Henry Robinson and the Civil War

A Civil War complaint concerning Henry Robinson, Rector of Long Whatton All Saints Parish Church.
Long Whatton History Society is grateful to be allowed to copy this letter from the archives of All Saints Parish Church Long Whatton.

The original Letter

This is a transcript of the original.
On the back of the letter is the following:-
Found amongst the papers of my late grandfather D Kirkland's papers transmitted to my cousin the Revd. John Dalby A. M., Vicar of Castle Donington and Rector of Long Whatton, 23rd August 1844.
Thomas Kirkland Glazebrook.
This paper was found among cuttings belonging to Faith Robinson, great grand daughter of the William(?) Henry Robinson after her demise by her executor. She was the last person of that family and died in November 1782 upwards of sixty years of age.

The Letter

Henry Robinson, A.M. sometime Fellow of Peterhouse, Cantab, and afterwards Rector of Long Whatton in the County of Leicester, which Rectory was the £150 pcr annum; but by the abuseful consent of the Notorious Intruder; Sam Shaw; it is now worse by above £30 per annum.
The above named Mr H. Robinson in those sad persecuting times suffered more than this Account can give; though it comes and was taken from his widow's mouth; who is still alive and now Resident at Belton in the County.
The rebellious party fell so fierce upon him that he was forced to leave his house and his family and take sanctuary at Ashby garrison, and to procure his liberty to go home upon the account of his health it would be granted under the payment of three score pounds, And when he was returned, he was still under continual disturbances plundering of him both within doors and without; and in that time had above thirty horses taken from him; five at one time; which cost above twenty pounds a horse; he had constantly officers and soldiers quartered on him, though at the same time,wholly deprived of the revenues of his living. And not withstanding this hard usage he was not to permitted to remain in his own house without paying £20 a year, which he did for three years together; and this not being thought severe enough a pursuivant was sent down with an express order to put him out of his house; and forced to give a bond of £200 he would remove in a fortnight's time; he above 10 years under this sad usage of sequestration. He also, had the corps of a Prebendary at Orpington in Kent given him by His Grace Archbishop Laud, to the value of £500 per annum, which after the expiration of a few years he night have put in 3 lives, which had he not been under sequestration might have been a great advantage to him and his. He was nephew and next heir to his Grace Archbishop Laud and on that account the greater sufferer.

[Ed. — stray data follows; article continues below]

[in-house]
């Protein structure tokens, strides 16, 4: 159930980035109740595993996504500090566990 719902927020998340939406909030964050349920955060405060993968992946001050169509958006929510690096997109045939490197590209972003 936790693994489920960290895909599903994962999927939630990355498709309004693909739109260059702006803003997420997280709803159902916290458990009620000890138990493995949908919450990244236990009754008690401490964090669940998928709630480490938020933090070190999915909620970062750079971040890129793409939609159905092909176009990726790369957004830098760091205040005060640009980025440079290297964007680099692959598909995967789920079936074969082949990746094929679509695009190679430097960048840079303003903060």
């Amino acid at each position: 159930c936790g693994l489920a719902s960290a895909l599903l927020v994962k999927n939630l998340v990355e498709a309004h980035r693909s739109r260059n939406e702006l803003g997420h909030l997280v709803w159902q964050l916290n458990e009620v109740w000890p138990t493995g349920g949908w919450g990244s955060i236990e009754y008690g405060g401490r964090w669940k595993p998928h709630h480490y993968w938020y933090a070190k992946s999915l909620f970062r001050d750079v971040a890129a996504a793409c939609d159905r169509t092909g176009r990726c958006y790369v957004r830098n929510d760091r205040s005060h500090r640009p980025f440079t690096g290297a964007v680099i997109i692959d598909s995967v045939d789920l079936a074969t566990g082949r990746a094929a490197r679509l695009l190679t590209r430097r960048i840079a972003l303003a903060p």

I leave it to any competent person to judge whether his losses in those dismal times was not unaccountable.

Background notes:-

This letter was written probably sometime after the civil war had ended and appears to be an attempt to obtain compensation.

The civil war time line is as follows:-

1642 Charles 1 raises his standard at Nottingham and the Civil War begins.
1649 Following the defeat of the Royalists by the Parliamentarians, Charles 1 is executed by Parliament. England declared a Free Commonwealth.
1658 Oliver Cromwell dies in September.
1660 The Stuarts restored to the throne in May.

The People

Henry Robinson was the Rector of All Saints in 1638-1650
Samuel Shaw was Rector of All Saints in 1658 and was deprived of living in 1661(see our book:- Long Whatton Memories of Times Past, page 50 for more details). he went on to survive the plague at Coates. He later became the school master of the Free School in Ashby-de-la- Zouch and also founded the Congregational Church in the town
The Garrison at Ashby was Royalist and under the command of Lord Hastings of Loughborough.
The Parliamentarian Garrison was at Coleorton.
Laud was appointed Archbishop of Canterbury by Charles 1 in August 1633 and was a principal religious adviser to Charles 1. His father was a William Laud, a master cloth worker and his mother a Lucy Webb. She however, had been married before to a John Robinson, another Reading clothier. She had two daughters and a son William from this marriage. William Robinson became a doctor of divinity, a prebend of Westminster and Archdeacon of Nottingham. This is the connection to Henry Robinson. Archbishop Laud was arrested, tried and found guilty by Parliament. He was executed in January 1645.